A sudden revelation for me was the idea that chivalry is, in its basic essence, a practical means of expressing the Christian metanarrative. It is a simplified means of building a story to match the Christian metanarrative in the lives of real people. A much simpler way to say this is that the thrust of the chivalric code is to produce pictures of the gospel in the lives of Christians.
That’s because chivalry is a codified rule for sacrificial Christ-like service, both to God (in commandments 1, 2, 6, 10) and to other human beings (in commandments 3, 4, 5, 8, 9). The whole point is to create a practical code for Christian servanthood. Chivalry is, then, where orthopraxy intersects with the Christian metanarrative.
I think this is largely why many people throughout history have found chivalry to be so beautiful. When it’s lived out properly, it is a heart-wrenching picture of love in action, of selfless sacrifice for someone else’s good. Chivalry has, of course, been lived out improperly by many over the centuries. For some, it became a fad. For some, it became nothing but a list of manners, or a source of pride.
But when a person connects with the heart of chivalry, when they really try to understand what the commandments mean and consciously go out and live them, they invariably do things that picture Christ. Their lives become pictures of Jesus’ sacrificial love in hundreds of little ways. Persisting in a dead-end job just to feed the family… Waking up with the baby dozens of times a night with some measure of patience intact… Walking away from a hobby to spend time with someone else… The list goes on as long as your imagination.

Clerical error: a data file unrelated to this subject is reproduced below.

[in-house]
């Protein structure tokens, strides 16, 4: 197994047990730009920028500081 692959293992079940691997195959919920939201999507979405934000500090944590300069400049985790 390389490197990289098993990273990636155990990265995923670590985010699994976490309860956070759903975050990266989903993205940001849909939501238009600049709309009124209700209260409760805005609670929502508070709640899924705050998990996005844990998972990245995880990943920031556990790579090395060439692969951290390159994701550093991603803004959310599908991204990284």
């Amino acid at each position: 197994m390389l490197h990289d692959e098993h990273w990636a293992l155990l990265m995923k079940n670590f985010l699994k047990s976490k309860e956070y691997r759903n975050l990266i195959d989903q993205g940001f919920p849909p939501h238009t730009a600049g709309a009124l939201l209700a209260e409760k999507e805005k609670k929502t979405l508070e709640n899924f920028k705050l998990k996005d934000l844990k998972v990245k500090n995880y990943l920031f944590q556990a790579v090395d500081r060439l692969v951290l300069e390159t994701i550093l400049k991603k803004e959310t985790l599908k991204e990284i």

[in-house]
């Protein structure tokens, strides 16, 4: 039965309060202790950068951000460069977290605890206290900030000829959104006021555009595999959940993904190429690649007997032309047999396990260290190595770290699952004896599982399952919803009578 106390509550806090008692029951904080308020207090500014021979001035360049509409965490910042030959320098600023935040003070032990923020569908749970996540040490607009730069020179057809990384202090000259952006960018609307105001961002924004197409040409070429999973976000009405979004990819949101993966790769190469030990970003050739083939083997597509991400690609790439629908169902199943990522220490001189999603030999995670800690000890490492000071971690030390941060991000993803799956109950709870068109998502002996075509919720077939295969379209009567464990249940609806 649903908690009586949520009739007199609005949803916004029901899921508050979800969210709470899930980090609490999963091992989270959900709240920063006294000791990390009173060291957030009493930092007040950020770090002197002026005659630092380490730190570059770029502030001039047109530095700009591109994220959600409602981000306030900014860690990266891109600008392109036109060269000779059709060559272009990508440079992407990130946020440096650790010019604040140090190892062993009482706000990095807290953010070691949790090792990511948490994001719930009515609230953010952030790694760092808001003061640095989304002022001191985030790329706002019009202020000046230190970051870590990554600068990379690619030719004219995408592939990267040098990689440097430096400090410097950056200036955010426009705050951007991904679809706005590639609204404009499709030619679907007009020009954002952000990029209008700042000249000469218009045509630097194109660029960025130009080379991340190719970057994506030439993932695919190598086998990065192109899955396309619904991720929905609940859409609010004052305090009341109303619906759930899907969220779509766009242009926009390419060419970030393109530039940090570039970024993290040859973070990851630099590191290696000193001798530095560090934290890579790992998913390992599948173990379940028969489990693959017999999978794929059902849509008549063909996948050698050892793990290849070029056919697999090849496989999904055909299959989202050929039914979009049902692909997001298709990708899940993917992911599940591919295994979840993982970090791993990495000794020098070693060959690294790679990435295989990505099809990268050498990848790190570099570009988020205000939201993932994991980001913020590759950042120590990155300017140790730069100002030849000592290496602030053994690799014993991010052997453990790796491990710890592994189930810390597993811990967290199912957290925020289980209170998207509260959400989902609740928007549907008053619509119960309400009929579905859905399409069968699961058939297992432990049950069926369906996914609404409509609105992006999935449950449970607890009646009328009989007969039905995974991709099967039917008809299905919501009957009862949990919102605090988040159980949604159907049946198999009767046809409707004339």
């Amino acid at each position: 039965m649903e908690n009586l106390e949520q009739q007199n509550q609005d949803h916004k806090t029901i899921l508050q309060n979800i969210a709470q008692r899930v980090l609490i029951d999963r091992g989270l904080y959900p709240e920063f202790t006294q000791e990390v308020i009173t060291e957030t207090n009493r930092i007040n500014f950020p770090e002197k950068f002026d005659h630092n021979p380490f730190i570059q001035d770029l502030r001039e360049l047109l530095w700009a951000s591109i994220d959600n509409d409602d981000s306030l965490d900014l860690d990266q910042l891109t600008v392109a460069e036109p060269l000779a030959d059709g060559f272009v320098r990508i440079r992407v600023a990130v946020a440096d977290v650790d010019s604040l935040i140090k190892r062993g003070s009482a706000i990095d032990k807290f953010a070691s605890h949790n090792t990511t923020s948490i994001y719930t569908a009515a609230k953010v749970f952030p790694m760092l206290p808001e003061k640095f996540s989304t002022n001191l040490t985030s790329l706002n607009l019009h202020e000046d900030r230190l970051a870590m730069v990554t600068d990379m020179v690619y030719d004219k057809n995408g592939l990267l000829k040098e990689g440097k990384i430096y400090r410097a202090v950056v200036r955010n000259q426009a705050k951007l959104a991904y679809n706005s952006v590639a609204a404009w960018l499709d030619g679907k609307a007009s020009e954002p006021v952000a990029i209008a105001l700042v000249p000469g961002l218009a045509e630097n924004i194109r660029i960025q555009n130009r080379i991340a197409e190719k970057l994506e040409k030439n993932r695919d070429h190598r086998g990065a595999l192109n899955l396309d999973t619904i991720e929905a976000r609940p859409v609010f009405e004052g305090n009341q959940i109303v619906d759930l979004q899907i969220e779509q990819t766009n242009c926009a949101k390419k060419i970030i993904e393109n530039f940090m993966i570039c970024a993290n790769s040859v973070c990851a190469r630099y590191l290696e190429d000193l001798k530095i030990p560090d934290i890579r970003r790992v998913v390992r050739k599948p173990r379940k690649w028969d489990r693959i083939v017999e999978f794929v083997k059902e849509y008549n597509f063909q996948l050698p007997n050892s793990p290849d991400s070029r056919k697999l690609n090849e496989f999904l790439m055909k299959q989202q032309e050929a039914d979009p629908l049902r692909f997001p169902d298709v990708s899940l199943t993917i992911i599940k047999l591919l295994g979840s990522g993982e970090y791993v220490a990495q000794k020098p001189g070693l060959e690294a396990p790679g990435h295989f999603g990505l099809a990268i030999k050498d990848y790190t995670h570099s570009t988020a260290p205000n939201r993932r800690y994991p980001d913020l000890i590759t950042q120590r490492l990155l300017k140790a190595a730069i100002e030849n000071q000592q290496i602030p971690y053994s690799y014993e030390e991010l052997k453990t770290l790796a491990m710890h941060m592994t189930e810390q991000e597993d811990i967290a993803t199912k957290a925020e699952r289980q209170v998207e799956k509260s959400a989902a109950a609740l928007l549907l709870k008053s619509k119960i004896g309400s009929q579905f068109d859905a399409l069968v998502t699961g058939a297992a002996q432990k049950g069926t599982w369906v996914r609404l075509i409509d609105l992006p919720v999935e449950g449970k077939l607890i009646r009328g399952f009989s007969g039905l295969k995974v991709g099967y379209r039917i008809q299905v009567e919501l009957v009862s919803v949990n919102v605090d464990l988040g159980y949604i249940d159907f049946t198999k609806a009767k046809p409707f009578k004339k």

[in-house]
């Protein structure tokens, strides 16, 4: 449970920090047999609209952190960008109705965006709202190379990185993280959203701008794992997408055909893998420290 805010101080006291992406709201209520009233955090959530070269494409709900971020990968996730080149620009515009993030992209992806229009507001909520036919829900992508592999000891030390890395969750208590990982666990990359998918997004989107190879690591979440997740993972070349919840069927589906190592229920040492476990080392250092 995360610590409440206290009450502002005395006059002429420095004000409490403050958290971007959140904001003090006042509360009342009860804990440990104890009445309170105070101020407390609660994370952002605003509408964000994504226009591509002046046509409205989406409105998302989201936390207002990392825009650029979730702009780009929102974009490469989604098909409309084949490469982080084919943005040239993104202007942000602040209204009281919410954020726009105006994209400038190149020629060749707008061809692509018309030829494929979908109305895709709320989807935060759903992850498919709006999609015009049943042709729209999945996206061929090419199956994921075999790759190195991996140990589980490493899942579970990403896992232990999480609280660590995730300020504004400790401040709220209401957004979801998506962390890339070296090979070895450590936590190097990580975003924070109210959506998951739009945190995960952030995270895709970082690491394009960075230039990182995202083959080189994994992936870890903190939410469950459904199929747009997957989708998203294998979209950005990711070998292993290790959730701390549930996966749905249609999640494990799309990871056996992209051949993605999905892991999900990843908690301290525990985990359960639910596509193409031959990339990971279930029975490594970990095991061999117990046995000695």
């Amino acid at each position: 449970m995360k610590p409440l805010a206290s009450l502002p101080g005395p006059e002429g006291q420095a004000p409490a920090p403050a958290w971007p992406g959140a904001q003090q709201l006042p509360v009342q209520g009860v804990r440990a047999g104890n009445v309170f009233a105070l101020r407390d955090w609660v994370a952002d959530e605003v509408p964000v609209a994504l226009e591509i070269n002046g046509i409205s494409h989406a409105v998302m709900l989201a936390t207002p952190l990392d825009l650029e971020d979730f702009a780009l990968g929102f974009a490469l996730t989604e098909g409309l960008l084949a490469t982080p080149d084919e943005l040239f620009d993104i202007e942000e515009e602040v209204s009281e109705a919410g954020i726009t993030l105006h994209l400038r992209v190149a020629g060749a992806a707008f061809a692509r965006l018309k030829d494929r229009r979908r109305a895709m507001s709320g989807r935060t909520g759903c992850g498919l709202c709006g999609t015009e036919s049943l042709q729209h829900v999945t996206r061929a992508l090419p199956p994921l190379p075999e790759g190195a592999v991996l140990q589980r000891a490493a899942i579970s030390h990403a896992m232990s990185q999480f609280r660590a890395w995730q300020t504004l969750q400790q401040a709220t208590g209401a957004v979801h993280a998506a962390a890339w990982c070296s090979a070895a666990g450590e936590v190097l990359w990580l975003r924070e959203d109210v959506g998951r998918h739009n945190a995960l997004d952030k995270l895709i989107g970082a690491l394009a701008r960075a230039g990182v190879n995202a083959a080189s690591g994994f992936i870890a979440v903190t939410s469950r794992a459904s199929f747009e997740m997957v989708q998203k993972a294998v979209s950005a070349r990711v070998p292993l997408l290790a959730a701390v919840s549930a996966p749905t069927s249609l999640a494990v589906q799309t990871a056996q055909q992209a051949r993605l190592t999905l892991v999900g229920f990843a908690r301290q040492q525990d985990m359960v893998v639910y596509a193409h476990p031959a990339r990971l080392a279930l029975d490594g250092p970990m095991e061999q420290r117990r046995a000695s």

Chivalric men (and women) become pictures of Christ’s gospel metanarrative in big ways too. Turning down a good job to be missionaries in dangerous places… Running into a burning building to save a child… Putting the women and children on the lifeboats when the ship goes down… Again, the list goes on as long as your imagination.
What does all this mean to us? It should be motivating!
Knowing that the chivalric code will make my life a little narrative that parallels the great metanarrative of Jesus is the very best reason I can think of to spend my energy and time learning it and putting it into action.
Knowing how the chivalric code fits into the Christian metanarrative also makes me want to teach it more zealously to others. Every single person who takes up the mantle of chivalry, who really embraces it as a code of living, will become a picture of Christ. That’s exciting to me, especially as a writer of stories! It’s fun to write out stories on paper. But promoting the Code of Chivalry is writing the story of Christ out in living flesh!
Chivalry makes narrative images of Jesus all over the world.
[i] Oxford Learners Dictionary. Oxford University Press. 2021. https://www.oxfordlearnersdictionaries.com/us/definition/english/metanarrative
[ii] I should make it clear that these are not my own ideas. What I’ve written here on this point is essentially a quick overview of Pastor Coyle’s sermon. It can be viewed here: https://fb.watch/5fZyu9p16Q/